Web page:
study of the English constitution. He found in that con-


stitution a due balance of the monarchical, aristocratic, and
democratic elements, a due separation of the executive, legis-
lative, and judicial powers. The picture which he drew was
a fancy picture, an idealised picture, like that which Tacitus
drew of Germany for the instruction of his decadent country-
men. But it was the work of a genius, and it lived, to
influence profoundly the thoughts of political writers and the
action of statesmen. It influenced the writers of the Fede-
ralist, and, by following its lines, Alexander Hamilton and
his colleagues framed for the United States of America a
constitution differing widely in its main principles from the
constitution of the mother country. It influenced Blackstone
and De Lolme, and, with their help, founded the " literary
theory of the English constitution," which was accepted as
gospel on the Continent of Europe. Nor was the theory
seriously shaken in England until Bagehot wrote those articles
in the " Fortnightly Review," which he afterwards collected
in his epoch-making little book.

Thanks to Bagehot, we have now realised that the British
constitution was not in the eighteenth century, and is not
now, based on a system of " checks and balances " between
King, Lords and Commons, between monarchy, aristocracy^
and democracy. In the eighteenth century the dominant
force of the State was pretty equally represented in the two
Houses of Parliament. Checks and balances there were, and
are, in the play of the constitution, but not operating in the
way supposed by Montesquieu or by Blackstone. Nor is there
any such separation between the executive and the legisla-
tive powers as that which forms the distinguishing mark of
the American constitution. On the contrary, the keynote
of the British constitution is the intimate relation between,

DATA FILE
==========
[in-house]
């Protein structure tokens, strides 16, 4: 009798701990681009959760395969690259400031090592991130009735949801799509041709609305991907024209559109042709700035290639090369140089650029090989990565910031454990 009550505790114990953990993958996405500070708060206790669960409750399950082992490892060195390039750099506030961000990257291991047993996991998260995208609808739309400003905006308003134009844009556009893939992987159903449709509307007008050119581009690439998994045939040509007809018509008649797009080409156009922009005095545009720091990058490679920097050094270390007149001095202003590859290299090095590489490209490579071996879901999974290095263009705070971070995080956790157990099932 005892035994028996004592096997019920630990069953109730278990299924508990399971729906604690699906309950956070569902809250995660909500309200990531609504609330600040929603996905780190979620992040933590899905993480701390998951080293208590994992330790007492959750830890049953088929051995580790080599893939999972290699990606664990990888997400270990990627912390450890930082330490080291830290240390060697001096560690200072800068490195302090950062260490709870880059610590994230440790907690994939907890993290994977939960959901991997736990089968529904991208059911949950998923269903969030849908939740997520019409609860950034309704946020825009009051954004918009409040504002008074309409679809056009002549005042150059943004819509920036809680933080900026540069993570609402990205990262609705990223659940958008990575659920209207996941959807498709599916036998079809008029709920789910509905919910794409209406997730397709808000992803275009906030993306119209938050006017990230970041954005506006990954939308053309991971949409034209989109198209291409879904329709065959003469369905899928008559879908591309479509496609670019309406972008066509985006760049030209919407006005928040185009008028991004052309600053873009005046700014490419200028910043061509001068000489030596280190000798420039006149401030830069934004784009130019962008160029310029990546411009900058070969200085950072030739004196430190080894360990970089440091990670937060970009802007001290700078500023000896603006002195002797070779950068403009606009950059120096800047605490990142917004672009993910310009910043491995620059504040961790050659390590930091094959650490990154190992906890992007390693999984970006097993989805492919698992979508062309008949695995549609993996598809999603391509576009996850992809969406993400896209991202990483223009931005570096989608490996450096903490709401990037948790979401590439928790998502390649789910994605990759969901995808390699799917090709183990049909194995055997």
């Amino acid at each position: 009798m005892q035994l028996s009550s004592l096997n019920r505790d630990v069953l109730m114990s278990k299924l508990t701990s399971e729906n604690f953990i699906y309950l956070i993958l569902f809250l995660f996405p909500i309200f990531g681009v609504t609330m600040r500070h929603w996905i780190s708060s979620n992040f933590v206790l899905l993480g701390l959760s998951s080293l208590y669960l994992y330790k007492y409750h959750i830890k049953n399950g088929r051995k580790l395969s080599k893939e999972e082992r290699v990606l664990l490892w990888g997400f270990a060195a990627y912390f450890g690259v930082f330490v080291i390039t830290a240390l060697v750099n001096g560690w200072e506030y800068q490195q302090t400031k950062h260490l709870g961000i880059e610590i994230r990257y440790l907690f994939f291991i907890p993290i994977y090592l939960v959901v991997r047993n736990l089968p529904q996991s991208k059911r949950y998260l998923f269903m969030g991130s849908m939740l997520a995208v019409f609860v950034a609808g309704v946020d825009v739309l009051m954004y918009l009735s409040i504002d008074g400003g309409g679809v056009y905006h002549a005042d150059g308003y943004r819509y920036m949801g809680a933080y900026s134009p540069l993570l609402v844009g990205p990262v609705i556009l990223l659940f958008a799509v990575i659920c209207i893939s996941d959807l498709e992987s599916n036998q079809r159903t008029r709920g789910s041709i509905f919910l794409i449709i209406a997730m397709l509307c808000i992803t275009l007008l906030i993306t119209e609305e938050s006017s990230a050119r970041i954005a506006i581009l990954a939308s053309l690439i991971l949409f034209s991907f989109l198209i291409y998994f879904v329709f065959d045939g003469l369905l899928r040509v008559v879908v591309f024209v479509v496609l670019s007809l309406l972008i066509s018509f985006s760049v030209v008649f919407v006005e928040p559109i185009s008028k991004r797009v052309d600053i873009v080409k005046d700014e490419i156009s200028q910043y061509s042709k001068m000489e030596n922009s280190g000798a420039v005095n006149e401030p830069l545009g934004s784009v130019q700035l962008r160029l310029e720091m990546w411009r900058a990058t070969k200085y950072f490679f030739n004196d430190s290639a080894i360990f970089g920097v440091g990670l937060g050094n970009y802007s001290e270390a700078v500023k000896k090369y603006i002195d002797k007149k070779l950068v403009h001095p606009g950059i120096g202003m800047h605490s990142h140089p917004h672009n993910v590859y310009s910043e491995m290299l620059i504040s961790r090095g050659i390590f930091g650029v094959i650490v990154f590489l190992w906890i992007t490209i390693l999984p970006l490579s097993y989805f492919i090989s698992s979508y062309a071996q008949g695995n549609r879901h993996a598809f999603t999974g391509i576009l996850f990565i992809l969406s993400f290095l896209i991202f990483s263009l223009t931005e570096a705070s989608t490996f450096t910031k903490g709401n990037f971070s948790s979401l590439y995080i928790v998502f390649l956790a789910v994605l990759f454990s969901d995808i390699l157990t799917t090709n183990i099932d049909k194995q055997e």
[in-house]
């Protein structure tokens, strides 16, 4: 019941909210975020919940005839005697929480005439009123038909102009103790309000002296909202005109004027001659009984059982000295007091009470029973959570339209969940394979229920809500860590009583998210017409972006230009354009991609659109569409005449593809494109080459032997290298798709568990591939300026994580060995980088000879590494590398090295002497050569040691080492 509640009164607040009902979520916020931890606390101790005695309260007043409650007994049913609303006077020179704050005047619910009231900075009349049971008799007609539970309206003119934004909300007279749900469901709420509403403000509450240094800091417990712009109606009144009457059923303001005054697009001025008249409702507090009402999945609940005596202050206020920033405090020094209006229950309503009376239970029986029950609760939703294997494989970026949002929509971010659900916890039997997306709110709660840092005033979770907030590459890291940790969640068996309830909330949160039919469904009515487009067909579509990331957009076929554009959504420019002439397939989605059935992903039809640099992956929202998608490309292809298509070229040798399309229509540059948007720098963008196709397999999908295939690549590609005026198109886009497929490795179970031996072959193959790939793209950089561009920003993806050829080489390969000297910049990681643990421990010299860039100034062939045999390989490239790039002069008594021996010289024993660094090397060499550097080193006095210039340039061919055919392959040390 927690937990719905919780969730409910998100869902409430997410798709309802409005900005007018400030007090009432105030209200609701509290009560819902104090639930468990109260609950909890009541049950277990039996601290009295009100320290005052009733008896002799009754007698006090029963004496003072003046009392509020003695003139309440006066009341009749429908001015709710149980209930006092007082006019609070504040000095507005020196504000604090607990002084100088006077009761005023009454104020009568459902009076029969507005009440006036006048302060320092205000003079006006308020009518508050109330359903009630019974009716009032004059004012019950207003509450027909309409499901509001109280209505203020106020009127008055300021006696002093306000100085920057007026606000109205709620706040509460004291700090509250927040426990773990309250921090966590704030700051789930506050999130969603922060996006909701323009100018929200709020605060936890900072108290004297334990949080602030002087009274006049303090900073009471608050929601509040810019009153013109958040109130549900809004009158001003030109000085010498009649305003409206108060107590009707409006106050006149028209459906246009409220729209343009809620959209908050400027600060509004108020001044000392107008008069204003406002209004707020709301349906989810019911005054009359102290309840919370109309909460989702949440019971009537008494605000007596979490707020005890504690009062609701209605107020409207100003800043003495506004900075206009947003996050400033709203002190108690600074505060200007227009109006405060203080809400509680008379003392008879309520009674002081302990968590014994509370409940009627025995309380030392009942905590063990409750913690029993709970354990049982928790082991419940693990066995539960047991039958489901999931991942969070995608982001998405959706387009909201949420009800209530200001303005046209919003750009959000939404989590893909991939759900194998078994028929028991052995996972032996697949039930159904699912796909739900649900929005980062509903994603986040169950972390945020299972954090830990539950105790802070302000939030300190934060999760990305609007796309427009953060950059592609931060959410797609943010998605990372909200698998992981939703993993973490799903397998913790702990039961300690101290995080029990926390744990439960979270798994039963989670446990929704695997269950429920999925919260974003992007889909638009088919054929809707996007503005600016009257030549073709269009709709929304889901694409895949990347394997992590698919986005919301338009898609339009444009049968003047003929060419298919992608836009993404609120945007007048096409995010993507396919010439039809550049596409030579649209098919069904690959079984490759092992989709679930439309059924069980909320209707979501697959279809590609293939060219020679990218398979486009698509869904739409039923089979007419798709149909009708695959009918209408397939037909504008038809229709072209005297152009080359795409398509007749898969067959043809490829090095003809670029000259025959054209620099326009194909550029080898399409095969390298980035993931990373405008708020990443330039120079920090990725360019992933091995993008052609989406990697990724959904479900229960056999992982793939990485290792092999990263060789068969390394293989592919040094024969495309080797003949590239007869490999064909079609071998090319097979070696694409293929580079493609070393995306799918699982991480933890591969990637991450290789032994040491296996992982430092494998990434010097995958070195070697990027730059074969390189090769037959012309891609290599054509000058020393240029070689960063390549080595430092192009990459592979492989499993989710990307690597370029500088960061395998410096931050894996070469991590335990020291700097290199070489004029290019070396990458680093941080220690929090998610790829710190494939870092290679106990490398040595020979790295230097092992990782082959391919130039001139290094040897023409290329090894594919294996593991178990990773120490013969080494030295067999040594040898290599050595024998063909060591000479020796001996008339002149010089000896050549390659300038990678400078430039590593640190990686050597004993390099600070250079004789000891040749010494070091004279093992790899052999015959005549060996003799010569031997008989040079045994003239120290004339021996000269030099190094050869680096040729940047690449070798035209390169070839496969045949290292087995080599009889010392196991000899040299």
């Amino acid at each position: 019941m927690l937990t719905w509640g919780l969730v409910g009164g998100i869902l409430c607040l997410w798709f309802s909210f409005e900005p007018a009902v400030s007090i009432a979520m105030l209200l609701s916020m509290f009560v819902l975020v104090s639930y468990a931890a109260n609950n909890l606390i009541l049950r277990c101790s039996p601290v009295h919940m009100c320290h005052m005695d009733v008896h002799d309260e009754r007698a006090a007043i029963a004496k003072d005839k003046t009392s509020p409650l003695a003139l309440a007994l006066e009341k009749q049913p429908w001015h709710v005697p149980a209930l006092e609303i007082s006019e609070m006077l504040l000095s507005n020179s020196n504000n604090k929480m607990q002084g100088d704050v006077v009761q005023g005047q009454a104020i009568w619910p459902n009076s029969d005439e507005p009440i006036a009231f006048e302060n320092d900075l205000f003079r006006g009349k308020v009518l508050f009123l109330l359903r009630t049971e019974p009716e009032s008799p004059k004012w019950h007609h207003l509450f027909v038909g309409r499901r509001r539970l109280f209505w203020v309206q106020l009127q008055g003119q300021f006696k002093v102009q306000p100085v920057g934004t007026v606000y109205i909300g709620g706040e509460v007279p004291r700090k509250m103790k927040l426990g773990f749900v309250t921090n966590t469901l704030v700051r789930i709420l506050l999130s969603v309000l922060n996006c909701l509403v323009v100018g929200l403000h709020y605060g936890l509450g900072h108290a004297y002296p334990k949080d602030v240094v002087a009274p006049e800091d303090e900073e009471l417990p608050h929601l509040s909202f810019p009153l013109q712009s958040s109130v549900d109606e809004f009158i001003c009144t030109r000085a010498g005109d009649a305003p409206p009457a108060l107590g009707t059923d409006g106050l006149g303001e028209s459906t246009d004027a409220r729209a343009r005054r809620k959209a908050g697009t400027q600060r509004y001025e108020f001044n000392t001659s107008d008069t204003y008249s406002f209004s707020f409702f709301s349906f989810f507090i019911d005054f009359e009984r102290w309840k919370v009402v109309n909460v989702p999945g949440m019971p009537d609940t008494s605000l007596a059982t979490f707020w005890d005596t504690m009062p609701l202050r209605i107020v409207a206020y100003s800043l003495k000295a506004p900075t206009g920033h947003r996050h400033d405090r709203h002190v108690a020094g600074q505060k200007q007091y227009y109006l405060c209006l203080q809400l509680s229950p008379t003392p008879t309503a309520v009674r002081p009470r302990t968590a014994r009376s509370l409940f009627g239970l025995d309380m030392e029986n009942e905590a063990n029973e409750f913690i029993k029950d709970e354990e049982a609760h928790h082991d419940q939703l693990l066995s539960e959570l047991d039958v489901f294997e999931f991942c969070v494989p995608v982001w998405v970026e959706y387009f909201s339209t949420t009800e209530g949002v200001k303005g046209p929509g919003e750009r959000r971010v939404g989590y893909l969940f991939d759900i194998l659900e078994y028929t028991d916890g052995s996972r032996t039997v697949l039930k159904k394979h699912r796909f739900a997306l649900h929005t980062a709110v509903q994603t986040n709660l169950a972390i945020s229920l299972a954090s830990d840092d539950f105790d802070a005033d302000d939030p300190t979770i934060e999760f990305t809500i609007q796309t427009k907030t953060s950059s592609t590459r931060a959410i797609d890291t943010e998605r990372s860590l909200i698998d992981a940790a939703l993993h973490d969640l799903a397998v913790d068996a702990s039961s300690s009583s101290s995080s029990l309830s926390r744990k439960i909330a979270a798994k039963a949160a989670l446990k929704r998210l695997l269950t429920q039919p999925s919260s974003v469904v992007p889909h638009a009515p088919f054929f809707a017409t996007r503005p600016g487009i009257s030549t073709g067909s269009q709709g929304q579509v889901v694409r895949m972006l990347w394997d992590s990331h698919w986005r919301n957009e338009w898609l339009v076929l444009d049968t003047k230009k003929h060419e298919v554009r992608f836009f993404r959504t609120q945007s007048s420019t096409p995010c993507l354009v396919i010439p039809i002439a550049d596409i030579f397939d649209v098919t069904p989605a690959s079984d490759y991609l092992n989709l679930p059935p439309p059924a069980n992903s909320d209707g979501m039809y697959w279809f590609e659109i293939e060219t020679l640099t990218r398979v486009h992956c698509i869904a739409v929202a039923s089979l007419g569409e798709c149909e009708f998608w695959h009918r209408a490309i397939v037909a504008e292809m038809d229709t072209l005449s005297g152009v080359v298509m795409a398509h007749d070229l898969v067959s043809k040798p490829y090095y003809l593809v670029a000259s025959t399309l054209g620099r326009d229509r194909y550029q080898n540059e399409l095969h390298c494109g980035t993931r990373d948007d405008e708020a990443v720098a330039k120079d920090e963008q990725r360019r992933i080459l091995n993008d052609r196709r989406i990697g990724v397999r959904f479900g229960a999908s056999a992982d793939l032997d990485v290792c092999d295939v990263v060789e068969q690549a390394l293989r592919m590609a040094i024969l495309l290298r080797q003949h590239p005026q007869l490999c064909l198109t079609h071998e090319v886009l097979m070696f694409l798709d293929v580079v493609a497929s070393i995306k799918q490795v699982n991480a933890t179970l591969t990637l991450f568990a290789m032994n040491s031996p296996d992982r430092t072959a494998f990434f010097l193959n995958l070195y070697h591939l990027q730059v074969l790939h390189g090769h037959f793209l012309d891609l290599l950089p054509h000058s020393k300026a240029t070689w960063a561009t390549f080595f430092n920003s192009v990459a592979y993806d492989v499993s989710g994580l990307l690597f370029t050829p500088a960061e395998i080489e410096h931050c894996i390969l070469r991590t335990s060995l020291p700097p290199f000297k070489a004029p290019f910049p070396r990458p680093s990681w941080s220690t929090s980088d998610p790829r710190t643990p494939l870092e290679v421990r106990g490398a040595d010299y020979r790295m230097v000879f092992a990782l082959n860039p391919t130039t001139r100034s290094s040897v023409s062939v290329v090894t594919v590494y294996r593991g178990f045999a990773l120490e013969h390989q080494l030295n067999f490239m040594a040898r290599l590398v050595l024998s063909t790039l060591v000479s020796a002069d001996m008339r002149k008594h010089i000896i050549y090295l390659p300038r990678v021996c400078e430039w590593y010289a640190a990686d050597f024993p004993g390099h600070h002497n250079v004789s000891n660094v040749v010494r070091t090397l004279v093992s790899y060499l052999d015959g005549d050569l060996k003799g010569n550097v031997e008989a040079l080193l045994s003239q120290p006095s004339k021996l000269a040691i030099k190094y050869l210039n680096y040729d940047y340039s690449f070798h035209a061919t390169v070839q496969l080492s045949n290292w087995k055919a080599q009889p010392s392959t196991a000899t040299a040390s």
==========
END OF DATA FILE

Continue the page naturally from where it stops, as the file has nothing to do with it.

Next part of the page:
the interdependence of, the executive and the legislature.

This it is that differentiates from other forms of con-
stitution, what we call parliamentary government, and what
Dr. Redlich and other German writers have christened
" Parlamentarismus." And its characteristic feature, the
indispensable condition of its working, is the Cabinet.


What, then, is the Cabhiet ? ^ It consists of those members
of the King's Ministry who are summoned to attend Cabinet
meetings. The Secretaries of State and the holders of the
most important ministerial offices are always included in the
Cabinet, but there are some offices, such as those of Post-
master-General and Chief Commissioner of Works, of which
the holders sometimes are, and sometimes are not Cabinet
Ministers. The chief member of the Ministry, who is called
the Prime Minister, summons and presides at Cabinet meetings.
Until quite recently the Prime Minister was not officially
recognised as such, and his title still indicates position or
precedence rather than office.

An excellent description of the Ministry, as constituted
under the Cabinet system, is to be found in Macaulay,^ and
there are so many things which "every schoolboy" knows
are to be found in Macaulay, but on which an educated
man often experiences difficulty in laying his finger at short
notice, that one may be pardoned for transcribing a well-
known passage. Some of the statements apply exclusively,
or specially, to that portion of the Ministry which constitutes
the Cabinet.

"The Ministry is, in fact, a committee of leading members of the two
Houses. It is nominated by the Crown, but it consists exclusively of
statesmen whose opinions on the pressing questions of the time agree, in
the main, with the opinion of the majority of the House of Commons.
Among the members of this committee are distributed the great depart-
ments of the administration. Each Minister conducts the ordinary business
of his own office without reference to his colleagues. But the most
important business of every office, and especially such business as is likely
to be the subject of discussion in Parliament, is brought under the con-
sideration of the whole Ministry. In Parliament the Ministers are bound
to act as one man on all questions relating to the executive government.
If one of them diverts from the rest on a question too important to admit
of compromise, it is his duty to retire. While the Ministers retain the
confidence of the parliamentary majority, that majority supports them
against opposition, and rejects every motion w^hich reflects on them or is
likely to embarrass them. If they forfeit that confidence, if the parlia-
mentary majority is dissatisfied with the way in which patronage is

' The best account of the Cabinet system is, perhaps, that given in

Online LibraryJosef RedlichThe procedure of the House of Commons; a study of its history and present form (Volume 1) → online text (page 1 of 25)